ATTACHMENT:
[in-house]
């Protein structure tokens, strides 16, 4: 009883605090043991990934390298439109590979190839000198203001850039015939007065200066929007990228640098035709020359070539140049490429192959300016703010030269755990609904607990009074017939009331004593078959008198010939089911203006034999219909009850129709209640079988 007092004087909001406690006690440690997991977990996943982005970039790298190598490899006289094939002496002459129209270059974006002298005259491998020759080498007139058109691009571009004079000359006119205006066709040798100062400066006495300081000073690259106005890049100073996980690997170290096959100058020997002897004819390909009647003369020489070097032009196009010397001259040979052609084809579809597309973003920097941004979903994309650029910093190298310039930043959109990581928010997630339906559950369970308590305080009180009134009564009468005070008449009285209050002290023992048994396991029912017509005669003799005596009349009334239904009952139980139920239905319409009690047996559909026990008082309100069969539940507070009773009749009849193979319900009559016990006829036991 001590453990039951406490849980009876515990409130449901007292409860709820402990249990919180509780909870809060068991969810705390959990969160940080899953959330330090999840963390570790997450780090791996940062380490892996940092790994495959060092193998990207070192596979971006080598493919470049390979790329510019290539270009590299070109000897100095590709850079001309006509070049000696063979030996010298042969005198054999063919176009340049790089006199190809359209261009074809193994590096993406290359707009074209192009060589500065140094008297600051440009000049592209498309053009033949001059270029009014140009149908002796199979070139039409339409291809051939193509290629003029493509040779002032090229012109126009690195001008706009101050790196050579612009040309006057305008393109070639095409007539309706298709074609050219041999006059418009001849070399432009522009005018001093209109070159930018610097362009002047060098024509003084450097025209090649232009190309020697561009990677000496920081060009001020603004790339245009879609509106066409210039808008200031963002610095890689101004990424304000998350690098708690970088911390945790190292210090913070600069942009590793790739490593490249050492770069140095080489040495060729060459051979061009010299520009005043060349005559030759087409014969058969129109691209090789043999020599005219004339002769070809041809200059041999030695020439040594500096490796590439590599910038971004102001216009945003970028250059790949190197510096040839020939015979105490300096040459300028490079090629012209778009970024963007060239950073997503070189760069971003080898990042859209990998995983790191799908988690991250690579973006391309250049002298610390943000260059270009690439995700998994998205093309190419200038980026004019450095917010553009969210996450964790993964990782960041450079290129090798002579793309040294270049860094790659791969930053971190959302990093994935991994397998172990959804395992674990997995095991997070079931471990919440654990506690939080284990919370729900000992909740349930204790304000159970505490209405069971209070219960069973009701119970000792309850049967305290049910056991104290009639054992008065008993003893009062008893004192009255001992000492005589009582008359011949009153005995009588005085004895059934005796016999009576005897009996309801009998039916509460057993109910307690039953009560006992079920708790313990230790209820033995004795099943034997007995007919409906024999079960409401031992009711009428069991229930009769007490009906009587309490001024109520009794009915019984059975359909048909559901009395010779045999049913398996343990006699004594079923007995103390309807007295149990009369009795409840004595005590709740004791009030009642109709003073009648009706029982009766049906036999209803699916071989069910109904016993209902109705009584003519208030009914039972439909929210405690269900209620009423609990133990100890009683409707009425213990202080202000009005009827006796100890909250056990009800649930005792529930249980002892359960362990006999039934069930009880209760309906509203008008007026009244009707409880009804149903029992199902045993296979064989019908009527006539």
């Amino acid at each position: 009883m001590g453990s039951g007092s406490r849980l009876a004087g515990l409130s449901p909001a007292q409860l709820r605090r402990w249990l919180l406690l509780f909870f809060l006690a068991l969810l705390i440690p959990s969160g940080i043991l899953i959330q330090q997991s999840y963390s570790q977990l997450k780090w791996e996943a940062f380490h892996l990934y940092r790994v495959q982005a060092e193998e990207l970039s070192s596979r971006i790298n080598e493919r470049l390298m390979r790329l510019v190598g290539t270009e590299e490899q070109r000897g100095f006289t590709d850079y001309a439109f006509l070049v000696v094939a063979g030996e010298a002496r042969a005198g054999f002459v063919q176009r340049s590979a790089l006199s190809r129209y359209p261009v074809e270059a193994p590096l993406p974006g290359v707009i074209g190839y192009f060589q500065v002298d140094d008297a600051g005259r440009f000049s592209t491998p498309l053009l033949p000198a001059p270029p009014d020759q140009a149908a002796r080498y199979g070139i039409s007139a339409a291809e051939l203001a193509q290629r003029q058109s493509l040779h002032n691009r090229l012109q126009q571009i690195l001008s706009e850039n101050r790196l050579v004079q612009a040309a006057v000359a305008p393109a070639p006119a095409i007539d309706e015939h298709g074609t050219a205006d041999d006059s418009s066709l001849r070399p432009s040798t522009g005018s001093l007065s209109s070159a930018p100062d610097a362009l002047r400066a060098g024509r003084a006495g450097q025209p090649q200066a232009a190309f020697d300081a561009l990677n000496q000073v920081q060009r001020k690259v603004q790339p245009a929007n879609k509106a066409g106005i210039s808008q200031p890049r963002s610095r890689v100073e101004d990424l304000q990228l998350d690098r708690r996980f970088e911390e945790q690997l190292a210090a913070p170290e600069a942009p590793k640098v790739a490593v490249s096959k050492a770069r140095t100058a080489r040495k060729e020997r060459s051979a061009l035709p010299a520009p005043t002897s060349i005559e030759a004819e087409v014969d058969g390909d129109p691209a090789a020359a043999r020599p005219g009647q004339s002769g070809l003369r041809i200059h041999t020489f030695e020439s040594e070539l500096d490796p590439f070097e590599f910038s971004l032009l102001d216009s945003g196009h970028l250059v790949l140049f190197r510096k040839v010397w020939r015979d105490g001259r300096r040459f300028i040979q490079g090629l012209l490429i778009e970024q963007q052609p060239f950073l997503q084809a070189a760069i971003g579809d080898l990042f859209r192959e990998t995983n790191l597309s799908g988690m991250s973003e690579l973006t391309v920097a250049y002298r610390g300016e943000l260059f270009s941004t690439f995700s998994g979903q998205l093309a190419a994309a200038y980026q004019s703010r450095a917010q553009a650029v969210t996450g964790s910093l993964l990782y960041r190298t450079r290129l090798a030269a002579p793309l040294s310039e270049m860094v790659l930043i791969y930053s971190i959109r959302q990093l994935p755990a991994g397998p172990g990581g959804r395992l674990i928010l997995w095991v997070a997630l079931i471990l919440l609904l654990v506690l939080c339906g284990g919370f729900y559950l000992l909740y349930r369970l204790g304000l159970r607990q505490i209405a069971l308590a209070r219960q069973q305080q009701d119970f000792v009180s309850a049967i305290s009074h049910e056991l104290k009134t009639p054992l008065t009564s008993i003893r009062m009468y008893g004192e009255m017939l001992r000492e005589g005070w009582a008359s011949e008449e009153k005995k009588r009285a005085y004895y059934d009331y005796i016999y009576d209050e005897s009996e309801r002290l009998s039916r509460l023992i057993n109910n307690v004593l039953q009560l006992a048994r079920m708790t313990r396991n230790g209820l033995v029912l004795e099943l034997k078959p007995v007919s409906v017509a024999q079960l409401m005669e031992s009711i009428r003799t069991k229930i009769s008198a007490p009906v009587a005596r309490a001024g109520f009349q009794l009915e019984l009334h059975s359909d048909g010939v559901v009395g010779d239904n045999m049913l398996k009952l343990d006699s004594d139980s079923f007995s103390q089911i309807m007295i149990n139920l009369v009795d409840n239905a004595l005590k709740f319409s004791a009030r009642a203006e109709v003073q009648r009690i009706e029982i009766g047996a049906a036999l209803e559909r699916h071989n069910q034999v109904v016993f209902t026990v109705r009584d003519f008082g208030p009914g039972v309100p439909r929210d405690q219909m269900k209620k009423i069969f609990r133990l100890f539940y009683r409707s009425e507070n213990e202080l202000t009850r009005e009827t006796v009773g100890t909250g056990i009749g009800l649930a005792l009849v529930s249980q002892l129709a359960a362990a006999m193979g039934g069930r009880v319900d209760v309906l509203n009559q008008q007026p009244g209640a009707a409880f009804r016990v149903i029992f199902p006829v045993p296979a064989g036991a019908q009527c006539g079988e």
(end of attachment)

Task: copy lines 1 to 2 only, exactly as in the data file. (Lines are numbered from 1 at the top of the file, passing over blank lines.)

[in-house]
């Protein structure tokens, strides 16, 4: 009883605090043991990934390298439109590979190839000198203001850039015939007065200066929007990228640098035709020359070539140049490429192959300016703010030269755990609904607990009074017939009331004593078959008198010939089911203006034999219909009850129709209640079988 007092004087909001406690006690440690997991977990996943982005970039790298190598490899006289094939002496002459129209270059974006002298005259491998020759080498007139058109691009571009004079000359006119205006066709040798100062400066006495300081000073690259106005890049100073996980690997170290096959100058020997002897004819390909009647003369020489070097032009196009010397001259040979052609084809579809597309973003920097941004979903994309650029910093190298310039930043959109990581928010997630339906559950369970308590305080009180009134009564009468005070008449009285209050002290023992048994396991029912017509005669003799005596009349009334239904009952139980139920239905319409009690047996559909026990008082309100069969539940507070009773009749009849193979319900009559016990006829036991 001590453990039951406490849980009876515990409130449901007292409860709820402990249990919180509780909870809060068991969810705390959990969160940080899953959330330090999840963390570790997450780090791996940062380490892996940092790994495959060092193998990207070192596979971006080598493919470049390979790329510019290539270009590299070109000897100095590709850079001309006509070049000696063979030996010298042969005198054999063919176009340049790089006199190809359209261009074809193994590096993406290359707009074209192009060589500065140094008297600051440009000049592209498309053009033949001059270029009014140009149908002796199979070139039409339409291809051939193509290629003029493509040779002032090229012109126009690195001008706009101050790196050579612009040309006057305008393109070639095409007539309706298709074609050219041999006059418009001849070399432009522009005018001093209109070159930018610097362009002047060098024509003084450097025209090649232009190309020697561009990677000496920081060009001020603004790339245009879609509106066409210039808008200031963002610095890689101004990424304000998350690098708690970088911390945790190292210090913070600069942009590793790739490593490249050492770069140095080489040495060729060459051979061009010299520009005043060349005559030759087409014969058969129109691209090789043999020599005219004339002769070809041809200059041999030695020439040594500096490796590439590599910038971004102001216009945003970028250059790949190197510096040839020939015979105490300096040459300028490079090629012209778009970024963007060239950073997503070189760069971003080898990042859209990998995983790191799908988690991250690579973006391309250049002298610390943000260059270009690439995700998994998205093309190419200038980026004019450095917010553009969210996450964790993964990782960041450079290129090798002579793309040294270049860094790659791969930053971190959302990093994935991994397998172990959804395992674990997995095991997070079931471990919440654990506690939080284990919370729900000992909740349930204790304000159970505490209405069971209070219960069973009701119970000792309850049967305290049910056991104290009639054992008065008993003893009062008893004192009255001992000492005589009582008359011949009153005995009588005085004895059934005796016999009576005897009996309801009998039916509460057993109910307690039953009560006992079920708790313990230790209820033995004795099943034997007995007919409906024999079960409401031992009711009428069991229930009769007490009906009587309490001024109520009794009915019984059975359909048909559901009395010779045999049913398996343990006699004594079923007995103390309807007295149990009369009795409840004595005590709740004791009030009642109709003073009648009706029982009766049906036999209803699916071989069910109904016993209902109705009584003519208030009914039972439909929210405690269900209620009423609990133990100890009683409707009425213990202080202000009005009827006796100890909250056990009800649930005792529930249980002892359960362990006999039934069930009880209760309906509203008008007026009244009707409880009804149903029992199902045993296979064989019908009527006539």